Wayne Rooney: Time for 'The Wanted One' to make his choice
Wayne Rooney's heartstrings were being pulled in every direction by the love from all parts of Old Trafford - but it is his head that must now make the next crucial move of his career.
On a night that was meant to be about "The Chosen One", as the banner draped high from the Stretford End christened new Manchester United manager David Moyes, and "The Special One" Jose Mourinho on his return to place where he has enjoyed great moments, it was "The Wanted One" who set the agenda.
Rooney was the topic for discussion before, during and after an anti-climax of a game that gave Old Trafford its first Premier League goalless draw since May 2009 in Moyes's first competitive match here since succeeding Sir Alex Ferguson.
He may be discontented at United but Rooney had shown Moyes enough in training and during a cameo in the 4-1 win at Swansea City to warrant a place against Chelsea - and in front of the manager who wants to make him the centrepiece of a new era at Stamford Bridge.
Rooney did not disappoint United as he delivered an outstanding performance. And he certainly did not disappoint Mourinho, who praised his "fantastic" display and his professionalism in circumstances that may have overwhelmed others.
The United fans who want him to stay chanted his name. The Chelsea fans who want him to leave chanted his name. Moyes and Mourinho delivered so much praise that they graphically outlined exactly why they want him in their teams.
And now it is surely time for Rooney to state his intentions.
Mourinho gave him a 48-hour deadline to decide before moving on to Samuel Eto'o, suggesting Chelsea would not have been naive enough to make two offers in the region of £25m to United without receiving encouragement that they would get their man.
United's position has not moved one inch but neither have Rooney's lips and the clear inference from Mourinho was that he should now put up or shut and end the saga one way or the other in the interests of all involved.
It is hard to see Rooney responding to such a public ultimatum, especially in the light of United's point-blank refusal to sell, particularly to Chelsea.
And given the affection showered on him by United's fans, no doubt tinged by a desire to keep him well away from Chelsea, it now seems even more certain he will stay where he is. It hardly seemed a hardship for him on Monday's evidence.
Rooney's body language gave few clues as to what he may do, although he responded to the applause of United's fans - but this was a performance of a fully committed footballer who would grace either of these clubs in this form.
Greeted rapturously by United's supporters, and in a little more tongue-in-cheek fashion by Chelsea's, he was at the heart of their best work. He orchestrated attacks, flattened John Terry in one fearsome aerial challenge and brought some parts of Old Trafford to its feet with a chase back to his own byeline to retrieve possession.
He at least cast some colour on an otherwise dull canvas. Mourinho may not have, to use one of his own phrases, "parked the bus" but he certainly set up plenty of road blocks for United as he named a side without a conventional striker.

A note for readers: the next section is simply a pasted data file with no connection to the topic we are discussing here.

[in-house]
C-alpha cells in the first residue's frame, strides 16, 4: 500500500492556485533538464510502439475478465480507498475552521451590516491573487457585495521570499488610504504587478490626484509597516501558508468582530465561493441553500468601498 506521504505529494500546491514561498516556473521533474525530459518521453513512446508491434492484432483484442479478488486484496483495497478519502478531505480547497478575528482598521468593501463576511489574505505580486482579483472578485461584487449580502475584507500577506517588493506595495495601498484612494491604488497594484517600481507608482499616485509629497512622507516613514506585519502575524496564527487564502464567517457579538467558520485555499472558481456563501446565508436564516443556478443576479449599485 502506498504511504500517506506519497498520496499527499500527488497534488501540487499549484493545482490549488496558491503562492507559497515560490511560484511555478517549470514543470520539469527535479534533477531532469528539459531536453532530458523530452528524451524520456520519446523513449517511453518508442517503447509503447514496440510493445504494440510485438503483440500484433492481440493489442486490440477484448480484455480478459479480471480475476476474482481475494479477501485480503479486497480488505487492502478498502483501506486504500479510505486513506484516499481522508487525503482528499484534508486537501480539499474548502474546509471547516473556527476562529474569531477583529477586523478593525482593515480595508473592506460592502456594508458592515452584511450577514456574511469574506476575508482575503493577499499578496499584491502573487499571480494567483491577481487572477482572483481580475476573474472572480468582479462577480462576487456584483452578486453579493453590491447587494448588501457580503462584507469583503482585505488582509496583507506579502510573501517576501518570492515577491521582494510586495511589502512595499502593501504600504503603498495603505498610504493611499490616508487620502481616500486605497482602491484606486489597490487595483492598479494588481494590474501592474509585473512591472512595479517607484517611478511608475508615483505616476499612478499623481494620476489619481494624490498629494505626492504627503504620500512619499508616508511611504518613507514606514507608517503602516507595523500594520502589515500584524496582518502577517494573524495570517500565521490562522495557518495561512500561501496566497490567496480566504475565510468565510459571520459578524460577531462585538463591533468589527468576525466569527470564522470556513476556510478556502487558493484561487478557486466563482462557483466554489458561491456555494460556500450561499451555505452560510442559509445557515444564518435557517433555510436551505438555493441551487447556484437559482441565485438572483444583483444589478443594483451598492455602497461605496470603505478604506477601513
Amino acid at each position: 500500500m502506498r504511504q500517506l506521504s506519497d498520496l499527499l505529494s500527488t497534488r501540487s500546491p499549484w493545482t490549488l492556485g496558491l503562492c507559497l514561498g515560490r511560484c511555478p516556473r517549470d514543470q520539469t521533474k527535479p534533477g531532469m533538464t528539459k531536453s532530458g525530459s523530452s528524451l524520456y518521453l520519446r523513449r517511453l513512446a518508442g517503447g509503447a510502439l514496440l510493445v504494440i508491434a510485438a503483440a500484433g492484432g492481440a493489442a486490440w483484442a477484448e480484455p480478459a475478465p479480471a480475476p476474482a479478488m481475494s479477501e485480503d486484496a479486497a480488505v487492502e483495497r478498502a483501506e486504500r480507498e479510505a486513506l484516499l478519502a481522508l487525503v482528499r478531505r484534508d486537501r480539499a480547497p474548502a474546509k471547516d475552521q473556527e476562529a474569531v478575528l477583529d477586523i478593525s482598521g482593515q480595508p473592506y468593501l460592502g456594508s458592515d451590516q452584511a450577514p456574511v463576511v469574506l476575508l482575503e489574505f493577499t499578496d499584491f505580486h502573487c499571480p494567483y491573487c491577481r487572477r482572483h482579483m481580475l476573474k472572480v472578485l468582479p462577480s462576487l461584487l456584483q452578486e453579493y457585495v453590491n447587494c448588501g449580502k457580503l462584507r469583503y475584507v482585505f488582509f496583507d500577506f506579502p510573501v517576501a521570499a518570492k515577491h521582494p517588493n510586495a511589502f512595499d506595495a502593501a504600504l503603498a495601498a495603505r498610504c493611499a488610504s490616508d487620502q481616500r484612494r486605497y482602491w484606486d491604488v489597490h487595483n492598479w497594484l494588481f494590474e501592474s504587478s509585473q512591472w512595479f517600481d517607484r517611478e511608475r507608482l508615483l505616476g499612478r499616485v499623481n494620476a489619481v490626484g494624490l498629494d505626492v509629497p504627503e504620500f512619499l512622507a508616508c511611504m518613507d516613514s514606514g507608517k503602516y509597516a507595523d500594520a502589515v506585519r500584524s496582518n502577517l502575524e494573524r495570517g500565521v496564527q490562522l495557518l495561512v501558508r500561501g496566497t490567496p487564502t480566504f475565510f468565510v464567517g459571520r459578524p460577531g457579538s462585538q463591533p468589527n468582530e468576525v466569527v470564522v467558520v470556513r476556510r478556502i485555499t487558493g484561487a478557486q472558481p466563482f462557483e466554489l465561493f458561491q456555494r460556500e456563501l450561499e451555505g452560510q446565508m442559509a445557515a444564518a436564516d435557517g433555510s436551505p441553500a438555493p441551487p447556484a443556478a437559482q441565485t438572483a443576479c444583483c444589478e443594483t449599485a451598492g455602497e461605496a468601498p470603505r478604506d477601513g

It may have been a coded message to Chelsea owner Roman Abramovich about the current status of his other strikers or it might even have been an open invitation to Rooney as a demonstration of how much he needs him.
In reality, however, this was a typically pragmatic Mourinho selection and the catalyst for a stalemate in which neither side looked likely to score. Even in the closing moments there was no sense that Moyes was about to benefit from one of United's trademark grandstand finishes that so often happened under his predecessor.
Indeed, in all it was a pretty grim night that went rapidly downhill once interest in the team-sheet had subsided.
We can discuss tactical nuances and Mourinho's employment of the so-called "False Nine" in the absence of conventional strikers, but this would give the game a status it did not deserve. What was actually left was quite simply a very poor, tedious Premier League game lacking in quality.
While Moyes was clearly a proud man as he marched briskly down his old mentor Ferguson's well-worn touchline path to the technical area to the applause of Old Trafford, he could not complete his night with the first win of his career at "The Theatre Of Dreams".
And Chelsea never gave Mourinho any chance to re-enact his sprint along the Old Trafford touchline that brought him to prominence at Porto in 2004.
It was a result that ultimately brought a measure of satisfaction to both managers yet also illustrated exactly why they have adopted their current transfer market strategy.
Michael Carrick patrolled midfield in his usual accomplished manner but needs some high-class help, as he has done for some time. Everton's Marouane Fellaini was again the name being whispered around Old Trafford amid talk of a new offer in excess of £20m - but is the Belgian of the highest calibre to ensure United not only retain their title but restore their standing in the Champions League?
Mourinho's selection, which he said was based on his preference for mobility, did not speak well for Fernando Torres and Demba Ba, while the powerful Romelu Lukaku remained on the bench. It gave an eloquent account of why Mourinho has been so persistent, so far, in his pursuit of Rooney.
Mourinho made it clear the next move must be Rooney's. Now Rooney must decide if he actually wants to move at all.